Following the severe destruction of tropical cyclone Hudhud, which barreled into the eastern Indian port city of Visakhapatnam (also known as Vizag) with winds of 130 mph (the equivalent of a Category 4 hurricane), International Fund for Animal Welfare (IFAW)-Wildlife Trust of India (WTI) staff and Emergency Relief Network (ERN) members cleared brush and restored badly damaged enclosures at the Vishakhapatnam Zoo and mobilized local support to provide relief to affected domestic livestock and companion animals.
The BBC reported that up to 300,000 people were evacuated from India’s coast in advance of Hudhud, which downed hundreds of trees in the states of Andhra Pradesh and Odisha. Other press reports stated that Vizag had lost about 80 percent of its tree cover and the zoo enclosures were in poor condition as a result.
A team, led by IFAW- WTI Assistant Manager Rudra Mahaptra, worked to restore the terrapin enclosures yesterday morning at 7 am, then headed for the python enclosure.
“Fallen trees had created an escape outlet for these reptiles,” said Mahaptra. Only one python was found within the enclosure, leading rescuers to believe that four of these reptiles are at large, but supposedly safe.
The team had to remove the fallen trees from inside the crocodile enclosure. Upon request of the zoo authorities, the team also restrained one of the crocs for a physical check-up.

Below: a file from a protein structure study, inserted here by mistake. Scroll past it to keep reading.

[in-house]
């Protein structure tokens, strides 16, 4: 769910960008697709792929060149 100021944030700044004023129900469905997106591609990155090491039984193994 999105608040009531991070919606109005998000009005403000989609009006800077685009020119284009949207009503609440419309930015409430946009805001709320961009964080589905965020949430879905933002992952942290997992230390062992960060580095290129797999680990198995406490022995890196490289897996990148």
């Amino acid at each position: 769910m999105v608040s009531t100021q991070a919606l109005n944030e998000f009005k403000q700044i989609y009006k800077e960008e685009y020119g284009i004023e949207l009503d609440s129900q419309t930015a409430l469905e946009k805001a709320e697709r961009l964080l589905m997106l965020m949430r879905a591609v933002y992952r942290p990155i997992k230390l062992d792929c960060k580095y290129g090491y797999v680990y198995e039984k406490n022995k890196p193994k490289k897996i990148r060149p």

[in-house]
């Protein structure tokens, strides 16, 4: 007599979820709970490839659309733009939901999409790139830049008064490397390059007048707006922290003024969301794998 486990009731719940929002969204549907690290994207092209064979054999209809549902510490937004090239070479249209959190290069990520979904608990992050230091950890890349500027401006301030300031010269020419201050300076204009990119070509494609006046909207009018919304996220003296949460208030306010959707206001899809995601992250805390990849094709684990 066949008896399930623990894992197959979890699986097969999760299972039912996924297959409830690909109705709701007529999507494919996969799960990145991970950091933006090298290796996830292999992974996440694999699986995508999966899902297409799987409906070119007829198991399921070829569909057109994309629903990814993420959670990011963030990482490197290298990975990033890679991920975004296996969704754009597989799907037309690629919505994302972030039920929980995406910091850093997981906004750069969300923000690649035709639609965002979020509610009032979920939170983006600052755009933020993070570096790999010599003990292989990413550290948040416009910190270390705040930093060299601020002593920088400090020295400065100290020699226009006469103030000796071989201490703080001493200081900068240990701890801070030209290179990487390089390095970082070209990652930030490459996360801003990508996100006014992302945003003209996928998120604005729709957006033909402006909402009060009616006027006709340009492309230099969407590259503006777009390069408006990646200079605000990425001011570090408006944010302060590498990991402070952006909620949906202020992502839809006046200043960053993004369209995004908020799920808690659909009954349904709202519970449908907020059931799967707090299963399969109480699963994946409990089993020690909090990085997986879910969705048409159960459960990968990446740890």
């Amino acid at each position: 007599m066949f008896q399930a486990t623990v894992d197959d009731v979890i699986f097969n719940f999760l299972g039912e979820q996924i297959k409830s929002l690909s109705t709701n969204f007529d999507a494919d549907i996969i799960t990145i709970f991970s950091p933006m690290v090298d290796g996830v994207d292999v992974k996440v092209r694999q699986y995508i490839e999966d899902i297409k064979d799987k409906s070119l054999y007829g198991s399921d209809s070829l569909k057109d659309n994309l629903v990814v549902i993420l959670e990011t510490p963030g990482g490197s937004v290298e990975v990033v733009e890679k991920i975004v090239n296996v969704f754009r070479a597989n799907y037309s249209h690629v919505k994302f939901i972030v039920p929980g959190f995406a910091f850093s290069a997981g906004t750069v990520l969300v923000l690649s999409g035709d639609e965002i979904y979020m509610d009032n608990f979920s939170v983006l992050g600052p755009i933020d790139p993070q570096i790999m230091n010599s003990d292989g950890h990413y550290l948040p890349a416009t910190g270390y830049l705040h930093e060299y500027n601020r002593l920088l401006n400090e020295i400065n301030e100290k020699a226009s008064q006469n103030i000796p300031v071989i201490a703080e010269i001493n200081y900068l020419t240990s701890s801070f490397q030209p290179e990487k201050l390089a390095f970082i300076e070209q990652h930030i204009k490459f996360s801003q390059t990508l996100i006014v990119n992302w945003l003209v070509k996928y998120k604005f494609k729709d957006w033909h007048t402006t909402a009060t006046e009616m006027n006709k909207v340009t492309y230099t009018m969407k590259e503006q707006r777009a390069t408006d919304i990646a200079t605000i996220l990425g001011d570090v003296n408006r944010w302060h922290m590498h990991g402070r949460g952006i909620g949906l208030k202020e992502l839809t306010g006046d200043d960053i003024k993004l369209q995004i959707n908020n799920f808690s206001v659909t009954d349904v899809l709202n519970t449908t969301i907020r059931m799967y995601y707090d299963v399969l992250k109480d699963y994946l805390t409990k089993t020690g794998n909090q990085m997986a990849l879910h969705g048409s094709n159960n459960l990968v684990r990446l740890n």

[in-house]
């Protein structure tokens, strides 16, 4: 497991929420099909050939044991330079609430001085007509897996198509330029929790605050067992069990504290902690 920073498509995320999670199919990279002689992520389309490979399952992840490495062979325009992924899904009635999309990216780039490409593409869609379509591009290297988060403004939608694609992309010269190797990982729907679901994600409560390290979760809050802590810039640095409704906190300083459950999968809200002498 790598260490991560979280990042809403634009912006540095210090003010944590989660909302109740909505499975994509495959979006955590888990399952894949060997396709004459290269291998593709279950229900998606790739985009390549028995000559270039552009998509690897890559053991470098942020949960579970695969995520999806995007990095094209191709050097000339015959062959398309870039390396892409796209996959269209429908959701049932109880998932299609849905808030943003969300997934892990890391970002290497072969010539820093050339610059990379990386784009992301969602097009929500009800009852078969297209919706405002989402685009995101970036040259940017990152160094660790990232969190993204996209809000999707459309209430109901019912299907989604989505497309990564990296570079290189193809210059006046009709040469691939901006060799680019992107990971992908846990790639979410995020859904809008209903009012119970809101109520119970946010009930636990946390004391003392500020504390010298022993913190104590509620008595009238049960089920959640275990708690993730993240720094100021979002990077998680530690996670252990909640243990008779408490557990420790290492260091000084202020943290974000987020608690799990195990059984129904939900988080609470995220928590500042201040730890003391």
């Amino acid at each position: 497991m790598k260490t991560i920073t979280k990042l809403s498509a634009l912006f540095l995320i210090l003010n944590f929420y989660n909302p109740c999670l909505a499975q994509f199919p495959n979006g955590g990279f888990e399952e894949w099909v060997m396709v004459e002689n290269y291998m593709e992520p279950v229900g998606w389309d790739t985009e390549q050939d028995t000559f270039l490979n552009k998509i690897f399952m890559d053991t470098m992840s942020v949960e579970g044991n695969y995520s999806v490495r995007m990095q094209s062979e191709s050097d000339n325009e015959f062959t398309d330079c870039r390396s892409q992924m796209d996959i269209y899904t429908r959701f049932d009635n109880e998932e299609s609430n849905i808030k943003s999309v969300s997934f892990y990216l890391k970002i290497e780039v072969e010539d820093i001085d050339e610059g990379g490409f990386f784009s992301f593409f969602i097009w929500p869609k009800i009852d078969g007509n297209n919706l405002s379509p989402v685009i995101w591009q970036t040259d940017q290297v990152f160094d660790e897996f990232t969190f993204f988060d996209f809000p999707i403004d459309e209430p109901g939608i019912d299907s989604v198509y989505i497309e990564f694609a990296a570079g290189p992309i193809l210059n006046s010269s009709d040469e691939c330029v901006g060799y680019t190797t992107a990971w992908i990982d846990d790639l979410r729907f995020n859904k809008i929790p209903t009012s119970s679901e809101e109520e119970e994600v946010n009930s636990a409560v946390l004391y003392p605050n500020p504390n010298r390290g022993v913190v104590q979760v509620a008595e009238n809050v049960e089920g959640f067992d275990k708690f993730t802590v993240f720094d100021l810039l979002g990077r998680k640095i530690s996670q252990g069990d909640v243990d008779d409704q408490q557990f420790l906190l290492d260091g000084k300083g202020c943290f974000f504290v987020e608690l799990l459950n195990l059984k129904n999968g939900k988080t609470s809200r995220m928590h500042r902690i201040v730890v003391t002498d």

IFAW-WTI is working with our partner Visakha Society for Protection and Care for Animals (VSPCA) to restore the affected bird enclosures at their local facility, an eco-sanctuary for 1200 animals.
The IFAW-WTI team has handed over feed for the rescued companion animals currently housed at the VSPCA facility and will continue to support emergency medical care to animals in need.
The ERN team is ably supported locally by Mother Earth Environmental Consciousness Society (MEECONS), which has promised to send more volunteers to help feed and provide medical care for livestock and stray dogs in different parts of the city.
The IFAW-WTI team plans to stay on through the week of Diwali, ancient Hindu “festival of lights,” and do their best to help the affected animals return to normalcy.
It was almost one year ago to the day that Cyclone Phailin devastated the coastal villages of Odisha, a very short distance from where our team is right now. During recovery from Phailin,
IFAW-WTI held an ERN workshop in this region to bring together our partners and potential partners to build local capacity.
We are stronger as a network when we train and respond together. The increased collaborative spirit of our ERN resulted in a faster and more efficient disaster response as Hudhud pummeled the coast; this saves lives and is at the heart of our mission.
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Article source: IFAW